PSG2013 Advanced Event 0: System Uptime

This is the Advanced version of Event 0 for the 2013 PowerShell Scripting Games

Goal: A Script that reports system uptime for a collection of computers. It must accept one or more computers by parameter. May be either name or IP Address. The parameter must accept input from the pipeline by object or string array, or direct string input. The script must prompt for names if none are provided. The script must output an object that has the name of the machine (even if only IP was provided) as well as total hours, minutes, seconds of uptime as individual properties. It must optionally offer status/connection information as it runs. It must control for connection errors and report a suitable error message on the shell. It must have a switch that enables logging of failed connections to a file. Without the switch, there should be no logging. The output must be compatible with CSV/XML/HTML output from the shell.

Result: Success! This one took a little time. I went the extra mile to ensure I had help information, and make sure everything works just right. This script (.\Get-Uptime) can take string arrays, direct input, or piped input (with aliases for object ins) from the shell or pipeline, and puts out a timespan object. Most of the actual work is done by the same code from the beginner track with slight editing so I can do error handling, so I wont re-explain it here. I realized I made a mistake on the beginner track, as I alloted for days instead of total hours. This information was available to me I just didn’t grab it. It’s corrected here in the expression Hours expressed as {[int]$_.totalhours}. This script appropriate expresses total hours (as a rounded integer) along with minutes/seconds. This results in a table output by default (5 props defaults to a list).

Edit: Special thanks to mjolinor over at for pointing out the math error in my script. I cast total hours to integer, which rounds (sometimes up). What I should have done was either round down deliberately before casting, or otherwise truncate the number. This has been corrected in the script below by using the math::truncate. I also could have cast it as a string to correct it by simple discarding the decimal.

Here’s the script:

Get-Uptime collects and displays the uptime (hours, minutes, seconds) of a given collection of computers.  
This script utilizes the Get-WMIObject cmdlet to collect the Win32_OperatingSystem LastBootUpTime and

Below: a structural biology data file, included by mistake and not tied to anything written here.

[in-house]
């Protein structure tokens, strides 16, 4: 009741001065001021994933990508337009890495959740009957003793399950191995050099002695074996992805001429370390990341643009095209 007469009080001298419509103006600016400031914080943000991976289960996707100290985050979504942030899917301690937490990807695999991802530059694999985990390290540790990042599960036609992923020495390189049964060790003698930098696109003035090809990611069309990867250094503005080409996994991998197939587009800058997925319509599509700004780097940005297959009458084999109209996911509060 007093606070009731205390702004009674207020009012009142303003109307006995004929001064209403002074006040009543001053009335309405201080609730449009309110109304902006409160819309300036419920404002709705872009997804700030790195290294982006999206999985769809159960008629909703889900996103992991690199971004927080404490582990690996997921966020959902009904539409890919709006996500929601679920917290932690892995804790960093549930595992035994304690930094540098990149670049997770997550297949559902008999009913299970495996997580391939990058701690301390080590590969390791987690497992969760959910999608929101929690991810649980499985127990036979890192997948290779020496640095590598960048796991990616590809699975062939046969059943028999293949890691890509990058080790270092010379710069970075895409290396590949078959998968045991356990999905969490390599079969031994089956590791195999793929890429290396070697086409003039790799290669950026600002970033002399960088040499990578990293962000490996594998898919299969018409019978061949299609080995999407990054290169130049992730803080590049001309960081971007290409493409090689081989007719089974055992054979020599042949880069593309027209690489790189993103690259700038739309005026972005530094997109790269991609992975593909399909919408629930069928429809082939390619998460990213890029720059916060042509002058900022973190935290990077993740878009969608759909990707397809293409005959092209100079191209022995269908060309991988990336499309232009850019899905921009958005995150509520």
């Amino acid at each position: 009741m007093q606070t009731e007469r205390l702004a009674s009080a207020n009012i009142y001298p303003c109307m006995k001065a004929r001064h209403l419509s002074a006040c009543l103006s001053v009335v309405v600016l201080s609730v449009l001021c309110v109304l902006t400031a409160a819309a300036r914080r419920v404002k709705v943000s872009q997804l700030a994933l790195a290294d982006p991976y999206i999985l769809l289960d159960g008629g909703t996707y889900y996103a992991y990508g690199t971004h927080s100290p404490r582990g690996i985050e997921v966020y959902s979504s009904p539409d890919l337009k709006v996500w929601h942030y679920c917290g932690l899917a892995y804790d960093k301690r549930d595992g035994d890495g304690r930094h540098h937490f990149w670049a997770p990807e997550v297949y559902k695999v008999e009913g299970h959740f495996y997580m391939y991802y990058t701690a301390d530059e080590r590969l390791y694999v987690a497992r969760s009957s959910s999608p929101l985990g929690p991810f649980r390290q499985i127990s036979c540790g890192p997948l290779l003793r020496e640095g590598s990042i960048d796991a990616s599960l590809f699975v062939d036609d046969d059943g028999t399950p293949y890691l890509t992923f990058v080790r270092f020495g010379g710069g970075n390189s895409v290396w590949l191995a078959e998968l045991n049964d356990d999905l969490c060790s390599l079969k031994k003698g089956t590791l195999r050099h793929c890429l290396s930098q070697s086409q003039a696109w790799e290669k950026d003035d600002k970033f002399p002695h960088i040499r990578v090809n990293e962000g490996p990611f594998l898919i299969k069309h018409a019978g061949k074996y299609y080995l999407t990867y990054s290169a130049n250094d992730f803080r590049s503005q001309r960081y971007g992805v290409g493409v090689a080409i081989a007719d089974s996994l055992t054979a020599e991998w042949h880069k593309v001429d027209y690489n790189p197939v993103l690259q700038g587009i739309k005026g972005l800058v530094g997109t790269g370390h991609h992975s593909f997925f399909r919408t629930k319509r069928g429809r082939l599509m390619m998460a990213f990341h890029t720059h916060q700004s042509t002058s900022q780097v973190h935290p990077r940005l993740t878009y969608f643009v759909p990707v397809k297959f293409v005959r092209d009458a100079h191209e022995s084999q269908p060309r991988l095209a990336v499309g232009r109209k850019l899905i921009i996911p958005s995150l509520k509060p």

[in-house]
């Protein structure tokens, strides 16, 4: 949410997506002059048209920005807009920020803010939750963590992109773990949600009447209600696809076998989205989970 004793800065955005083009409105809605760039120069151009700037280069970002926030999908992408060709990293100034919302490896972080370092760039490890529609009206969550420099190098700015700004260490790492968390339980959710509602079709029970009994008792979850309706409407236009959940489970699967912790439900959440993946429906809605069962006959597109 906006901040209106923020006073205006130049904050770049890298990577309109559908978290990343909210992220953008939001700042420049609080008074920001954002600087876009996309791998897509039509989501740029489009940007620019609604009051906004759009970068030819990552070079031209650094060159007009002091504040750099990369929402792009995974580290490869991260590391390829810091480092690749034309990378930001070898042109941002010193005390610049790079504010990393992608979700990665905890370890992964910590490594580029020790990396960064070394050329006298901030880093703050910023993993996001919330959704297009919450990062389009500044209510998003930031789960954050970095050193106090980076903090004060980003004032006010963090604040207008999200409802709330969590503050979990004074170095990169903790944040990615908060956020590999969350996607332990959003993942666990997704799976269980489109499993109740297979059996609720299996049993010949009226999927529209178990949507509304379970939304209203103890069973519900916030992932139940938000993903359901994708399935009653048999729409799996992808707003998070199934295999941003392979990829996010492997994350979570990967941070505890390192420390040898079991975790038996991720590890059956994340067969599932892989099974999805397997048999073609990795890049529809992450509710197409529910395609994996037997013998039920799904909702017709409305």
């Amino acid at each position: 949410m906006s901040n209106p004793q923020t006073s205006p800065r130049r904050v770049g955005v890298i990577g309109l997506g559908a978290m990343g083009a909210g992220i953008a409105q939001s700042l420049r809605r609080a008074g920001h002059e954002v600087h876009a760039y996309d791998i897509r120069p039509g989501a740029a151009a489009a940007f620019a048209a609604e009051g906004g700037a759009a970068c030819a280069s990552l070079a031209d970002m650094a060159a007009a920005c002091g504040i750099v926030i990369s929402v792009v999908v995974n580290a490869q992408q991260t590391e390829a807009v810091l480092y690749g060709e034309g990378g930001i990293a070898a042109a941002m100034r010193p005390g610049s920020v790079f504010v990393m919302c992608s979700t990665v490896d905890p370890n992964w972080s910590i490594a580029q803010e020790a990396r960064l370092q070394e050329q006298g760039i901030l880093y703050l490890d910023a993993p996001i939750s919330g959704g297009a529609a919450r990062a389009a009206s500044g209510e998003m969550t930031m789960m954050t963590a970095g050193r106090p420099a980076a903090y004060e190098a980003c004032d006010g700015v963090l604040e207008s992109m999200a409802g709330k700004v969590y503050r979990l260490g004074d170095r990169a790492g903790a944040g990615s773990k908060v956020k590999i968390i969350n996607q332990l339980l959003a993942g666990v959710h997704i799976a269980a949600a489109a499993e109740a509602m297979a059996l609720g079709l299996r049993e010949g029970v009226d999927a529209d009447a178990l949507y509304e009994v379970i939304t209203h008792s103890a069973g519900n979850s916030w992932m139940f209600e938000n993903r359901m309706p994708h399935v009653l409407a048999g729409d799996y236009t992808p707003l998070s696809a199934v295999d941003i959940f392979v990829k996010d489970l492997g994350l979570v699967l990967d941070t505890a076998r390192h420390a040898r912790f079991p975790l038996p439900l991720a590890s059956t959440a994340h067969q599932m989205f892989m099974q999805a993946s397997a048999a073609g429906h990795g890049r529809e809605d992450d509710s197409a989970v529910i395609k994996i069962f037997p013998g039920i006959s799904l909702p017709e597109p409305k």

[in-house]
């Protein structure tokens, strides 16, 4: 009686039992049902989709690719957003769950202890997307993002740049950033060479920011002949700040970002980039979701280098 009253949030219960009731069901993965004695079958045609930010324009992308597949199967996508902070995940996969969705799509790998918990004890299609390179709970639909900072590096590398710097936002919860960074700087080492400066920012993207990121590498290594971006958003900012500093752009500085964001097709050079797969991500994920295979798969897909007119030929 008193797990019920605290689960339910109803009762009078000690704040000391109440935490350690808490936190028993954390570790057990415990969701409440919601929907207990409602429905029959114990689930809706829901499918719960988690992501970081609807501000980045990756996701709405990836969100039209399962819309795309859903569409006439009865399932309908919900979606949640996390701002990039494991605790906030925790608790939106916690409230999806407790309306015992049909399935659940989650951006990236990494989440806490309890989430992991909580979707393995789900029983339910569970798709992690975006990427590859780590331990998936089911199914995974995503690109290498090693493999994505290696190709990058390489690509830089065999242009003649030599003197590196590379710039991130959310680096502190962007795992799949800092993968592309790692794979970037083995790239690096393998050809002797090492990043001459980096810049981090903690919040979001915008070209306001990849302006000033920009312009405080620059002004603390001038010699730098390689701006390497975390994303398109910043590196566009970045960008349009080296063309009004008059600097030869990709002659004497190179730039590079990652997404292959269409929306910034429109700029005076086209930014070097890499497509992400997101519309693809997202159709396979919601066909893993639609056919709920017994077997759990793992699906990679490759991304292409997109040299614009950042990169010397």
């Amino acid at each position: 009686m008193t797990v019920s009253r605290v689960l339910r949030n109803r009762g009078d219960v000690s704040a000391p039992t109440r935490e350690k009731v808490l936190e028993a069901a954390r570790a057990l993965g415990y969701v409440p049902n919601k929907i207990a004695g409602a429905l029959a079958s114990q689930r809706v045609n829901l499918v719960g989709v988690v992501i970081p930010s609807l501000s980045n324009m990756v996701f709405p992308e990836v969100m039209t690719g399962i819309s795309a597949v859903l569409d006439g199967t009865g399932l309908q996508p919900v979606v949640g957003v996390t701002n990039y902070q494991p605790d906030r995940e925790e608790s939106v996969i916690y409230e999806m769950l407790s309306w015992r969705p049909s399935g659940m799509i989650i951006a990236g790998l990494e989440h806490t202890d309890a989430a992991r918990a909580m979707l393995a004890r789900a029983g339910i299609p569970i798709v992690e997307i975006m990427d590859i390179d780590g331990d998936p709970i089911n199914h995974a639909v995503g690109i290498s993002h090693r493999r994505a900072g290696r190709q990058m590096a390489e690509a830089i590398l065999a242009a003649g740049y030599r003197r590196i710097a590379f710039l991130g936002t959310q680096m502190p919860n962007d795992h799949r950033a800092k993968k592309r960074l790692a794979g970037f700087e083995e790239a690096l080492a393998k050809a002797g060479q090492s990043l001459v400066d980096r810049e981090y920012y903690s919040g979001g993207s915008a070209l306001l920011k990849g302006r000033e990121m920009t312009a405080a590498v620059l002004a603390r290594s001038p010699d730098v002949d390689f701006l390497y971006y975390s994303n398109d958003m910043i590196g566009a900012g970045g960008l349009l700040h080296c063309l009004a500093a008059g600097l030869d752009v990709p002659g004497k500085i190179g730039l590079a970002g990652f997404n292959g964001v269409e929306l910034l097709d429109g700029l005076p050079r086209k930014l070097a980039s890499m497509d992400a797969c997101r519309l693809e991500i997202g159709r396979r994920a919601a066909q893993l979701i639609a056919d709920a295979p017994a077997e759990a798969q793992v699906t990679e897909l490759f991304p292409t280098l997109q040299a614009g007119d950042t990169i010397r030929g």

CSName properties and returns a modified timespan object selected with Name, Hours, Minutes, and Seconds
of uptime properties.
.PARAMETER ComputerName 
This mandatory parameter indicates the computer(s) that should be queried for uptime. It is accepted as position 0
both IP Addresses or ComputerNames are valid.  The script will always return a name for an online host.
This optional parameter works in conjuction with the -LogFail switch.  If no value is specified, the log file 
is created locally as .\NoUptime.txt
This switch enables logging of machines that cannot be contacted to a file.  The file is configurable by the 
FailedFile parameter and defaults to .\NoUptime.txt
This script accepts input objects on the pipeline, or a string (or array of strings) from the pipeline in 
Position 0 or from the shell.  
This script supports the verbose switch, which will indicate connection progress
This script supports a -FailLog switch which will divert a list of failed computers to a specified text file.
Get-UpTime localhost
Collects the uptime of a single specified computer
Get-Uptime localhost,computer1,computer2 -LogFail -FailedFile .\UptimeFailed.txt
Collects the uptime of a specified list of computers, logs computers offline to the file .\UptimeFailed.txt
Get-Uptime (Get-Content file.txt)
Collects the uptime of a list of computers as specified in the file file.txt
Get-ADComputer -Filter * | Get-Uptime -verbose
Collects the uptime of every computer in the domain (could take a while...) and reports connection status
via Verbose as it goes.
Param (
	[Parameter(Mandatory=$true, Position=0, ValueFromPipeline=$true, ValueFromPipelineByPropertyName=$true)]
	[Alias('Computer', 'CSName', 'Server', '__ServerName', '__Server')]
Process {
	ForEach ($computer in $ComputerName) {
		Write-Verbose "Trying to connect to $computer"
		$item = Get-WmiObject Win32_OperatingSystem -computer $computer -ErrorAction SilentlyContinue 
			if ($?) {
				Write-Verbose "Succesfully Connected to $computer"
				New-TimeSpan -start $item.ConvertToDateTime($item.LastBootUpTime) -End (Get-Date) | 
				Add-Member -MemberType NoteProperty -Name Computername -Value $item.CSName -passthru |
				Select ComputerName, @{Name='Hours';Expression={[system.math]::truncate($_.TotalHours)}}, Minutes, Seconds
				} #End if
			else {
			Write-Error "Couldn't Connect to $computer, offline or unavailable?" -Category OperationTimeout -RecommendedAction "Check if Online?" 
			if ($LogFail){ $computer | Out-File $FailedFile -Append } 
			} #End Else
	} #End ForEach
} #End Process

Jeff is a system administrator for an enterprise of over 4000 devices. He is comfortable on Windows and *nix and participates in everything from desktop to network support. In addition, he develops in PowerShell to aid in the automation of administrative tasks.

When not at work, Jeff is adjunct faculty at the University of Alaska Anchorage, where he teaches PC Architecture to first year students in the Computer and Networking Technology Program. He is also working on new curriculum in PowerShell and Virtualization as well as leading department technology deployments.

View Jeff Liford's profile on LinkedIn

Posted in Desktop, PowerShell, Server